Many of my quilts have a lot of points. I love the look of complexity they bring. The best thing about foundation paper piecing is the ability to get very sharp, perfect points every time. Perfect points are very easy to accomplish when the points are contained within the piece of paper. The trouble comes in when we are joining two pieces of foundation sections together. The paper says it should match, and yet sometimes it seems to do everything but match up.
Below is my Evening Star quilt, you can see the seams down the middle of the teal colored fabric. If the points weren’t matched exactly it would completely ruin the effect that I’m going for.
The method I use is quite simple using straight pins and clips. The key is to forget how you probably learned to use straight pins. When matching points we do not want to slide the pin back through. This shifts the paper and causes our points to get wacky. Even the slightest movement can throw them off. So keep them straight up and down. I find little clips to be very helpful as well, especially when the pieces are a bit large. Here is an illustration from my Northern Star quilt.
Notice the pin placements. At the top and bottom edges, and at major points, they can also be helpful along larger empty spaces between points to keep the foundation lines directly on top of each other. Here’s a picture of one of my current quilts I’m designing.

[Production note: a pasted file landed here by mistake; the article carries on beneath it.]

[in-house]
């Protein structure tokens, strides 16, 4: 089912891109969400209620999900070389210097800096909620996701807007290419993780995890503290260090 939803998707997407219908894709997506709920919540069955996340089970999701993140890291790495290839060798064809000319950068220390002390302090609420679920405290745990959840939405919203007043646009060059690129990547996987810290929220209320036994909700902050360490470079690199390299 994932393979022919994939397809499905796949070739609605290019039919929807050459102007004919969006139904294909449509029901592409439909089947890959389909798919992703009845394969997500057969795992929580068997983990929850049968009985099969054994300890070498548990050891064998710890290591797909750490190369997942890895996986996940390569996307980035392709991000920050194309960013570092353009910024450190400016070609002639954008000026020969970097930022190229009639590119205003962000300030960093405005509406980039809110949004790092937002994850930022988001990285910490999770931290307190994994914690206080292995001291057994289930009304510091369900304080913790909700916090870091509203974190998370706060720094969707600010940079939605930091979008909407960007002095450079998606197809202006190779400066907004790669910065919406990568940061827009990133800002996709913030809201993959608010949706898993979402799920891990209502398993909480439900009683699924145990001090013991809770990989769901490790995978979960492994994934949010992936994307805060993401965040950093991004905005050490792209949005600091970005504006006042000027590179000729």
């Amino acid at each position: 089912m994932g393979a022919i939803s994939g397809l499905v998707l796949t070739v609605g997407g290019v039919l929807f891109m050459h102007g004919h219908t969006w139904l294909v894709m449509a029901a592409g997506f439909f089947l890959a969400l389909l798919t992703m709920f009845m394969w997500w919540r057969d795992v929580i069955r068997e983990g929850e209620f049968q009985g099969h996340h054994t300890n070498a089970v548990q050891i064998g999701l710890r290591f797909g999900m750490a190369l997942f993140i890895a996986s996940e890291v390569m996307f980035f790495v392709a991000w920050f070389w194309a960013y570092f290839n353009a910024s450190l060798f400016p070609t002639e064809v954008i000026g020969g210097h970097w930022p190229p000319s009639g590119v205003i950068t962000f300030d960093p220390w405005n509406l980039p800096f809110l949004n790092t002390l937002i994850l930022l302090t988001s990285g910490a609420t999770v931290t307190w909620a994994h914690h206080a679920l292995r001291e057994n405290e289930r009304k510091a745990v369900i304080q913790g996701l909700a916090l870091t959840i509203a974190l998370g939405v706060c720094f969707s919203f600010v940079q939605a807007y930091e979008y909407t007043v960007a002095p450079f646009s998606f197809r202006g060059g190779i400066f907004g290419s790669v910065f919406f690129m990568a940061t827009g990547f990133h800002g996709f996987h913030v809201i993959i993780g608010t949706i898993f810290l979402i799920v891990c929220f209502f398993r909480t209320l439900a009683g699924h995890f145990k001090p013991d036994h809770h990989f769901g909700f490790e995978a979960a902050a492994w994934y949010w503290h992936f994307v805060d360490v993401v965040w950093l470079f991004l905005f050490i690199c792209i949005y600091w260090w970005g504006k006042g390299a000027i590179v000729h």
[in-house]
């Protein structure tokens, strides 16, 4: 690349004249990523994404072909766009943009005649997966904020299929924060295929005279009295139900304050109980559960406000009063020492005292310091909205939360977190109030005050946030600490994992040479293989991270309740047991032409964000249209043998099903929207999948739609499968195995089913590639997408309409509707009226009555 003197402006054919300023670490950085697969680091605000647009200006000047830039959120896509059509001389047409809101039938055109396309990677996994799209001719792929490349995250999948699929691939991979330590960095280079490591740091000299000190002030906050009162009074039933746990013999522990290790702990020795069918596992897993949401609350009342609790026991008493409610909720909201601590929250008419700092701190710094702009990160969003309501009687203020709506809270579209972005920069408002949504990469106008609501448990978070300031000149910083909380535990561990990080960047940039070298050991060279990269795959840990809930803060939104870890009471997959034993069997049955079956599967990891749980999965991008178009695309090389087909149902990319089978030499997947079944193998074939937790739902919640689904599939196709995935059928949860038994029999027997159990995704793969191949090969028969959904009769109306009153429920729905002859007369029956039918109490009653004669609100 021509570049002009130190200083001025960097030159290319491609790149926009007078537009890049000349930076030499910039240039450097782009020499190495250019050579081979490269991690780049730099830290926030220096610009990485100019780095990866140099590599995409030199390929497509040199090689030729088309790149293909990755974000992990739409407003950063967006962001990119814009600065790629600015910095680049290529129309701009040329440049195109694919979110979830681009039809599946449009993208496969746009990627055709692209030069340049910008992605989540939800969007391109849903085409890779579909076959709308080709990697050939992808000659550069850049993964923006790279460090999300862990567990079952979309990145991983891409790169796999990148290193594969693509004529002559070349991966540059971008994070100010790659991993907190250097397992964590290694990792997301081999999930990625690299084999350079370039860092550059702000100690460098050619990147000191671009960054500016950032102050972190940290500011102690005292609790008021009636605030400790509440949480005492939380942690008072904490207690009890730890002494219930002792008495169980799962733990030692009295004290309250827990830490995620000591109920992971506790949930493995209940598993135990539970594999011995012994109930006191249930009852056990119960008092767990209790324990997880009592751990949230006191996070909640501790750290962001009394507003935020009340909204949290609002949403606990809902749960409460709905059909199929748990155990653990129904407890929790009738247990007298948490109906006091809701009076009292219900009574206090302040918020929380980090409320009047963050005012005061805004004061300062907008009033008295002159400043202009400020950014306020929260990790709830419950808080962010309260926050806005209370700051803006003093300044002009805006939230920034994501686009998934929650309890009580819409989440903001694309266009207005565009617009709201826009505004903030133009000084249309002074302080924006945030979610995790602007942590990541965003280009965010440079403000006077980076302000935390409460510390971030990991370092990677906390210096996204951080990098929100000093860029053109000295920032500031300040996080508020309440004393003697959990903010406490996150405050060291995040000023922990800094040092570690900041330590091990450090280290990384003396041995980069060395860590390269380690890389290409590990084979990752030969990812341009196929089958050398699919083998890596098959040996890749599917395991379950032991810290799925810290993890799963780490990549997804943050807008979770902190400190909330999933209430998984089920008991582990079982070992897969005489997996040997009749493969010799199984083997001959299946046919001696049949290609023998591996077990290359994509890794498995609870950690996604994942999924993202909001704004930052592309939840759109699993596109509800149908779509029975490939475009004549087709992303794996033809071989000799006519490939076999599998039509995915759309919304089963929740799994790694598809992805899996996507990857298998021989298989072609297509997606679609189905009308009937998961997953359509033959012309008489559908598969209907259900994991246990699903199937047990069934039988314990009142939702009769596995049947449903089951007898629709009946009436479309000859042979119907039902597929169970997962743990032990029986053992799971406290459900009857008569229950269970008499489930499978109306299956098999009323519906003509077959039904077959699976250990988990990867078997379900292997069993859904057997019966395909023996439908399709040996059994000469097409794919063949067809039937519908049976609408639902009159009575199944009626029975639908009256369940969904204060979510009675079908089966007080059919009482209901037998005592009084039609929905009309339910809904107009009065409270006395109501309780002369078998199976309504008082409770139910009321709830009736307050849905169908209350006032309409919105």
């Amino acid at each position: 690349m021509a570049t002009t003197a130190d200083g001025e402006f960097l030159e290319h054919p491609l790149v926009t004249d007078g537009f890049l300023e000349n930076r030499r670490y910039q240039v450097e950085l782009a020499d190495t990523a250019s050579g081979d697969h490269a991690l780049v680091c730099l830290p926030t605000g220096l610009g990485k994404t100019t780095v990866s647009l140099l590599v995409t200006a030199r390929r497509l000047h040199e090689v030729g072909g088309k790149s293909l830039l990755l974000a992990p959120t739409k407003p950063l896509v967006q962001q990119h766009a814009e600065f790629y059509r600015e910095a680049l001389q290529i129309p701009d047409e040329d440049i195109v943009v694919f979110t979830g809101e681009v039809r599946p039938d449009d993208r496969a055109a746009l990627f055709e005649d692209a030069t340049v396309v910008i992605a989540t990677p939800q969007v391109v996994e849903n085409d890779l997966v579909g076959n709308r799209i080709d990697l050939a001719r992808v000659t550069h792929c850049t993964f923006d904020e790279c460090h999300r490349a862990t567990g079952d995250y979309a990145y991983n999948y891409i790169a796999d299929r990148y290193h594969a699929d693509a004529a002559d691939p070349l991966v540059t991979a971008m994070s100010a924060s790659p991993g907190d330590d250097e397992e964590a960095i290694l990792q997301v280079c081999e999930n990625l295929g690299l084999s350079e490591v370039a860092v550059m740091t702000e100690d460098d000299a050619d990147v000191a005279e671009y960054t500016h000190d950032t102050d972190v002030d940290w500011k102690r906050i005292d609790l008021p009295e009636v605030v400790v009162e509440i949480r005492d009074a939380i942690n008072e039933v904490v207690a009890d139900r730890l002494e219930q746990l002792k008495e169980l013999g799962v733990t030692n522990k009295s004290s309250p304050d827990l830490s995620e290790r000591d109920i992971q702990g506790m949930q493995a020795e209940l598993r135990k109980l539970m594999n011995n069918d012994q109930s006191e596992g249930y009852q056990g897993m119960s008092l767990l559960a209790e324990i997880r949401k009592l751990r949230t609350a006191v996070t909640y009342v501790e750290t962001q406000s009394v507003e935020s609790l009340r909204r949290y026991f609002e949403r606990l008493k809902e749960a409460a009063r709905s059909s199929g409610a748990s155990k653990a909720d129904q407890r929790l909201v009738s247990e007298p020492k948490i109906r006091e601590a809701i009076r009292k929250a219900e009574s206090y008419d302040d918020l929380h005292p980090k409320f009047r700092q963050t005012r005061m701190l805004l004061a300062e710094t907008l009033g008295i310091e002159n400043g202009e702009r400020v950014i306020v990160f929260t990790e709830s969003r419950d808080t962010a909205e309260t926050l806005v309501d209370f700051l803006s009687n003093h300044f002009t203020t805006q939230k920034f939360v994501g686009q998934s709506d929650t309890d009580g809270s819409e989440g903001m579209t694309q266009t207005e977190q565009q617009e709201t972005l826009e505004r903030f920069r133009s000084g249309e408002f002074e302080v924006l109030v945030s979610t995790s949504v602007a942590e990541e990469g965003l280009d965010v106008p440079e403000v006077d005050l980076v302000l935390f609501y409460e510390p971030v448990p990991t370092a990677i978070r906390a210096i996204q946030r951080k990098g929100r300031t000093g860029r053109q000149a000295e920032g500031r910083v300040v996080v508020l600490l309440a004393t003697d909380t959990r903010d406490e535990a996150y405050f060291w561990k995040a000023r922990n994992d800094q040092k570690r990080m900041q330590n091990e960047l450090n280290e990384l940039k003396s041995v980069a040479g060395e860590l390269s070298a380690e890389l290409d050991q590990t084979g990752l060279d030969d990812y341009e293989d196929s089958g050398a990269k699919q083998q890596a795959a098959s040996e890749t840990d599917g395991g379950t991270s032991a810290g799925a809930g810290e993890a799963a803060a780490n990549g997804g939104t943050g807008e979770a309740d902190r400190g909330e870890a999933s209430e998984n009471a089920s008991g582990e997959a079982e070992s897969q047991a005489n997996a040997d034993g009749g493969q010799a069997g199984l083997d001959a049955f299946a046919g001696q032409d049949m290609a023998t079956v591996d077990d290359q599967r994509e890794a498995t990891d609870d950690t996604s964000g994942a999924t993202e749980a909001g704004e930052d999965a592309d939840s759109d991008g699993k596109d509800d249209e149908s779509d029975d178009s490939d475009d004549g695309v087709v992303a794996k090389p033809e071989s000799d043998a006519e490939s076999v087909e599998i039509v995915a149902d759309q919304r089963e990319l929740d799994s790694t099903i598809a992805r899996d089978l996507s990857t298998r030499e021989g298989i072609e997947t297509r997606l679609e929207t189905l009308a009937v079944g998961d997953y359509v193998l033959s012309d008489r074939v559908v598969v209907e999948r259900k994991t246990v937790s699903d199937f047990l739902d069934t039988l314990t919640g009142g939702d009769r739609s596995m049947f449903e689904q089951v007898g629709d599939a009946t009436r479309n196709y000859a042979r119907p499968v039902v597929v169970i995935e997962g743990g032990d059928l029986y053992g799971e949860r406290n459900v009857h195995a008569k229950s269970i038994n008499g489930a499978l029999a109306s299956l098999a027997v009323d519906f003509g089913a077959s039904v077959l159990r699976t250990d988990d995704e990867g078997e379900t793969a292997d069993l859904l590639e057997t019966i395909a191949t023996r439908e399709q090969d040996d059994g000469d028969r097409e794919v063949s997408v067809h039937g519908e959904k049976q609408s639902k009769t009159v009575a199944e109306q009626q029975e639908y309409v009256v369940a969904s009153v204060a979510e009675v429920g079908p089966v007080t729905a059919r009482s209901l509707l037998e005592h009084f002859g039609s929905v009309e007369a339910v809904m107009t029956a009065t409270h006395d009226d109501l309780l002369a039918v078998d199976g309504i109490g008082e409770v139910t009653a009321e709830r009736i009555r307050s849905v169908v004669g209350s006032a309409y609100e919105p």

The pins are at all of the points. Clips are helping hold everything in place. (My clips are a cheap off brand from online. They work wonderfully for so many different situations. I highly recommend them if you don’t already have some!)
A side view of the exact same setup. You can see how my pins are just hanging out the backside.
If I carefully open up my foundation sections I can double check to make sure that I’ve gotten my pins at exactly the intersection of fabrics.
Then I sew them together! Perfectly matched points!
Ok, sometimes they don’t actually match perfectly. Then what? Well it depends. Most of the time I’ll seam rip and redo. When a line continues to give me trouble I will very carefully match up a point and then just sew that ONE single point, about an inch or so of actual stitching. That way I’m not getting really frustrated by ripping out a whole line multiple times. Sometimes a very slight mismatch is deemed ‘close enough’. I am only a human and not a machine after all!
Creating complex quilts with foundation piecing doesn’t have to be difficult. Most of them are truly quite simple when you break them apart. They just require a bit of precision, a lot of patience, and a seam ripper you enjoy using!
Now go out there and find some points to match up!
Happy quilting! ~Jessica